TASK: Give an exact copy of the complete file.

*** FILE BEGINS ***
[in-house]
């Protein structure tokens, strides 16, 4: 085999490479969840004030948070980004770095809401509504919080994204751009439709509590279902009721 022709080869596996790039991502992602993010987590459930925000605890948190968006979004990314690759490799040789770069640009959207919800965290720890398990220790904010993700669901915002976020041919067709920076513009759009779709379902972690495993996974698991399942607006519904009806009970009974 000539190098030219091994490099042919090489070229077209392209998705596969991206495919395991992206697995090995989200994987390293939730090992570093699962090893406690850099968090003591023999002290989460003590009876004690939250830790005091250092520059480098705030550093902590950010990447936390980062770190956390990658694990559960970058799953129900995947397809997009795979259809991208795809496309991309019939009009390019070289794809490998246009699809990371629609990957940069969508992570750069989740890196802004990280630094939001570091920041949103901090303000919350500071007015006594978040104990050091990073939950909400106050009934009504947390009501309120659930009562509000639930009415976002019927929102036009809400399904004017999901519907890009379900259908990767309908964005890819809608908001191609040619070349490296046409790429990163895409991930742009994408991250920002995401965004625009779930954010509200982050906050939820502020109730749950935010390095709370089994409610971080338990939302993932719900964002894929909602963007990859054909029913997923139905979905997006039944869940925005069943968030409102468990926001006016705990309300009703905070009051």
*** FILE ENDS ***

[in-house]
């Protein structure tokens, strides 16, 4: 085999490479969840004030948070980004770095809401509504919080994204751009439709509590279902009721 022709080869596996790039991502992602993010987590459930925000605890948190968006979004990314690759490799040789770069640009959207919800965290720890398990220790904010993700669901915002976020041919067709920076513009759009779709379902972690495993996974698991399942607006519904009806009970009974 000539190098030219091994490099042919090489070229077209392209998705596969991206495919395991992206697995090995989200994987390293939730090992570093699962090893406690850099968090003591023999002290989460003590009876004690939250830790005091250092520059480098705030550093902590950010990447936390980062770190956390990658694990559960970058799953129900995947397809997009795979259809991208795809496309991309019939009009390019070289794809490998246009699809990371629609990957940069969508992570750069989740890196802004990280630094939001570091920041949103901090303000919350500071007015006594978040104990050091990073939950909400106050009934009504947390009501309120659930009562509000639930009415976002019927929102036009809400399904004017999901519907890009379900259908990767309908964005890819809608908001191609040619070349490296046409790429990163895409991930742009994408991250920002995401965004625009779930954010509200982050906050939820502020109730749950935010390095709370089994409610971080338990939302993932719900964002894929909602963007990859054909029913997923139905979905997006039944869940925005069943968030409102468990926001006016705990309300009703905070009051």